I first visited Halifax in August 2002. What took me there? Sutton United's short-lived second spell in what was then the Conference had ended two years previously, a big disappointment. I'd started following the amber-and-chocolates in the late 1980s, during their first spell at that level, and soon developed a liking for the long distance away trips (then to places such as Boston, Kidderminster and Runcorn). Our first relegation occurred in 1991, and though I enjoyed much of the eight Isthmian League seasons that followed, I longed for a return to non-League's top flight. Alas, that first return was to last just a single season. After the second relegation I resolved to keep up with all the clubs newly arriving in the Conference. Halifax Town AFC dropped back there in 2002, the first club to suffer the ignominy of a second automatic relegation from the Football League. So it was that I forsook Sutton v Harrow Borough and travelled for a day out in West Yorkshire.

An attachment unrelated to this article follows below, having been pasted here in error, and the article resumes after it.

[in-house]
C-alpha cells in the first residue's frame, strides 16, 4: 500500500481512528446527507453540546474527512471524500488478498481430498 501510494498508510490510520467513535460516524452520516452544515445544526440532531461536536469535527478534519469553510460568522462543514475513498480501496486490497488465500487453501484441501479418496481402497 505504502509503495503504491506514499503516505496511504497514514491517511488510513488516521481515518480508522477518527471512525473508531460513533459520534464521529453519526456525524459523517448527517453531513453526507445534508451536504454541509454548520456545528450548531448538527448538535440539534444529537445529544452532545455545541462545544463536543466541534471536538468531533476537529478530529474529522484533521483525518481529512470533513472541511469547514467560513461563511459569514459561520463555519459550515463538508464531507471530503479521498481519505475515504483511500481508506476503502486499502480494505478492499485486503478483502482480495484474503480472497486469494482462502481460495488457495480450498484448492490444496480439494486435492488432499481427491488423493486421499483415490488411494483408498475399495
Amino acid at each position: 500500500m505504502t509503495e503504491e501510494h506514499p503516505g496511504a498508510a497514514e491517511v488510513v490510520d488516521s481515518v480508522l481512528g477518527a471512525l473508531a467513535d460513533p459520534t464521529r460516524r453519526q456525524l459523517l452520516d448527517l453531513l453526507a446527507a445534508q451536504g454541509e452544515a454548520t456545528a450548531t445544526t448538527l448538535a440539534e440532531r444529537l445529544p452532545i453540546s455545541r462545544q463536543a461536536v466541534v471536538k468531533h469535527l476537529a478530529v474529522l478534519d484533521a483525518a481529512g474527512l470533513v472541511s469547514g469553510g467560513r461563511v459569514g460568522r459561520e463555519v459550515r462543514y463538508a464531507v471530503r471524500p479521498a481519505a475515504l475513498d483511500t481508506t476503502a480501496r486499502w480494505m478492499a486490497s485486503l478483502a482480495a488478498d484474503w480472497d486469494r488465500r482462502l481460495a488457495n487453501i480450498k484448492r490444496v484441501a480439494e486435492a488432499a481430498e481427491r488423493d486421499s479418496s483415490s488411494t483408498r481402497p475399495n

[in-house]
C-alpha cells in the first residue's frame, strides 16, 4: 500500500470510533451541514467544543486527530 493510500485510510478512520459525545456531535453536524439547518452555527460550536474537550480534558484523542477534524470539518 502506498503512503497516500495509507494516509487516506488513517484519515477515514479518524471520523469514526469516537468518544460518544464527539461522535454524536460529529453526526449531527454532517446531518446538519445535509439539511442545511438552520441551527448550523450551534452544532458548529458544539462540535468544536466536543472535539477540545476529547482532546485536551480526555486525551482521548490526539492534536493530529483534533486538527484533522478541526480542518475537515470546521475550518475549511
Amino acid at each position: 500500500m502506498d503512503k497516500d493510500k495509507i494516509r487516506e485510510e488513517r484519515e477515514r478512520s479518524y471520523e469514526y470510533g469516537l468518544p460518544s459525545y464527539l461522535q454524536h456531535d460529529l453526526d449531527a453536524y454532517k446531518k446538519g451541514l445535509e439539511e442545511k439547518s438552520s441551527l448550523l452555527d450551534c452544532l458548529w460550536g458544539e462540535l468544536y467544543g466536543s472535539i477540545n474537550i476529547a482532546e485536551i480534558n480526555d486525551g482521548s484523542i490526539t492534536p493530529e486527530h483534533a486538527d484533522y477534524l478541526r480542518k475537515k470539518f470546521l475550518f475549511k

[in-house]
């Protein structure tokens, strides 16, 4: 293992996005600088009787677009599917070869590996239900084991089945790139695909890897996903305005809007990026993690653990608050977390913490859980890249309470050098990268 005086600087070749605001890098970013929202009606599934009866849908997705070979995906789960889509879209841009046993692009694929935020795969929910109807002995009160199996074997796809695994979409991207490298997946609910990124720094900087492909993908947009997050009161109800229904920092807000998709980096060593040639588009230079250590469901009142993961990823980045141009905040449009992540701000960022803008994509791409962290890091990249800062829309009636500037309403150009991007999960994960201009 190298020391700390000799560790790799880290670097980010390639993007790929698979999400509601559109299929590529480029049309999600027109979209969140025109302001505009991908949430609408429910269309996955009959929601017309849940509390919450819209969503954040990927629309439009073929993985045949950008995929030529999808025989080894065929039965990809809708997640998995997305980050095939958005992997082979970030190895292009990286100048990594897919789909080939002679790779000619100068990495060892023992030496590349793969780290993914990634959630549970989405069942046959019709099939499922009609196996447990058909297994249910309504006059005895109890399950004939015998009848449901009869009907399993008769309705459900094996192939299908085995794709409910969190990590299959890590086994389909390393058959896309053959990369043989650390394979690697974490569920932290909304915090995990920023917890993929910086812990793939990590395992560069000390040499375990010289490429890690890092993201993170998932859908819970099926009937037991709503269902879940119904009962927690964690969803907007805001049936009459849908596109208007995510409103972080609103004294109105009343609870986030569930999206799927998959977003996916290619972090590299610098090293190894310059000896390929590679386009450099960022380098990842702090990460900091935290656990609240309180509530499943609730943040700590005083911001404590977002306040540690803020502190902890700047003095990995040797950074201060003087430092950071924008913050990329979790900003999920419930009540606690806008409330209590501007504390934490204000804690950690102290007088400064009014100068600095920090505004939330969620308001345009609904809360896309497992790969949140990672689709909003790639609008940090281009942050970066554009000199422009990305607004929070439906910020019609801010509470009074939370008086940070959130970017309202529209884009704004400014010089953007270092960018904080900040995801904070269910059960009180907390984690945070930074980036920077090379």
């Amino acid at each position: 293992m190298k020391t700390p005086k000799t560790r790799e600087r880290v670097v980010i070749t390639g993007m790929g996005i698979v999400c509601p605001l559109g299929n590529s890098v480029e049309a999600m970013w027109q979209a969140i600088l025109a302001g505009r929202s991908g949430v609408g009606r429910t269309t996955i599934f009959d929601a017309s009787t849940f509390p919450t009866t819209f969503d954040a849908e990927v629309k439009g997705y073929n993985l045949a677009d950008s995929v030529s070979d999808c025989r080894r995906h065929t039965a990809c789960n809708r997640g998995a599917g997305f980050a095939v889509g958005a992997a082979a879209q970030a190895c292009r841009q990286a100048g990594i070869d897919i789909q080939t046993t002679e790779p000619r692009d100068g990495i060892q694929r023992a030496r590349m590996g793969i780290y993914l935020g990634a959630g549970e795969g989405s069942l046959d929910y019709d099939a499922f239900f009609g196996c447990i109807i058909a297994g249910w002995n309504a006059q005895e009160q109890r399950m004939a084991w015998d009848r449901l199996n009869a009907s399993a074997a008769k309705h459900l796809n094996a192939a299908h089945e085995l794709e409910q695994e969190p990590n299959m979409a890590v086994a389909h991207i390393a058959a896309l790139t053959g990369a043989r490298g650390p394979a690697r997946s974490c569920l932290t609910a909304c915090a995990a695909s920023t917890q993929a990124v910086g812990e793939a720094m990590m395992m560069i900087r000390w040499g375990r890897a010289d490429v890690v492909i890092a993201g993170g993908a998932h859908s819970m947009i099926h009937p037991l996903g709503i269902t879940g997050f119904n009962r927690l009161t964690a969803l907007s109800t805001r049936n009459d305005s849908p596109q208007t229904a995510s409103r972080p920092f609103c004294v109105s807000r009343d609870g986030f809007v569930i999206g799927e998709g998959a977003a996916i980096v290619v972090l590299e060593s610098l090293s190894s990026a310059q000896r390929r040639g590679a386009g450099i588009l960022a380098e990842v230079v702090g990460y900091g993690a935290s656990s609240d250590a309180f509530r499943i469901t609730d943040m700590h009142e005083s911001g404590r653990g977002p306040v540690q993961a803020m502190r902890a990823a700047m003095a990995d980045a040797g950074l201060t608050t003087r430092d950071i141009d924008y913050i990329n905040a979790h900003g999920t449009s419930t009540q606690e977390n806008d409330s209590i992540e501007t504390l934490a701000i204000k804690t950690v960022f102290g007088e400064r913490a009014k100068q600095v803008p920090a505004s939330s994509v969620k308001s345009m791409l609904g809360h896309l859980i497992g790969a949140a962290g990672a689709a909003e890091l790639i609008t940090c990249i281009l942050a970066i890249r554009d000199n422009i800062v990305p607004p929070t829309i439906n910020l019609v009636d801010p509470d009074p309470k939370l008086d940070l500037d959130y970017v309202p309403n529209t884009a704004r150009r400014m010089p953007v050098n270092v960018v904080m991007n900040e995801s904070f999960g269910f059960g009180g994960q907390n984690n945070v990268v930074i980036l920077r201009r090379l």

The Shaymen were home to Northwich Victoria, a club with a proud history but who had perhaps been punching above their weight in the Conference. I was in the end with the Vics fans, which turned out to be a good choice. As two Shaymen received their marching orders meant Northwich romped to a 5-0 victory, Greg Blundell scoring a hat-trick. I got to some lovely pubs that day too: the Three Pigeons (of which more later), Shears Inn and Big Six.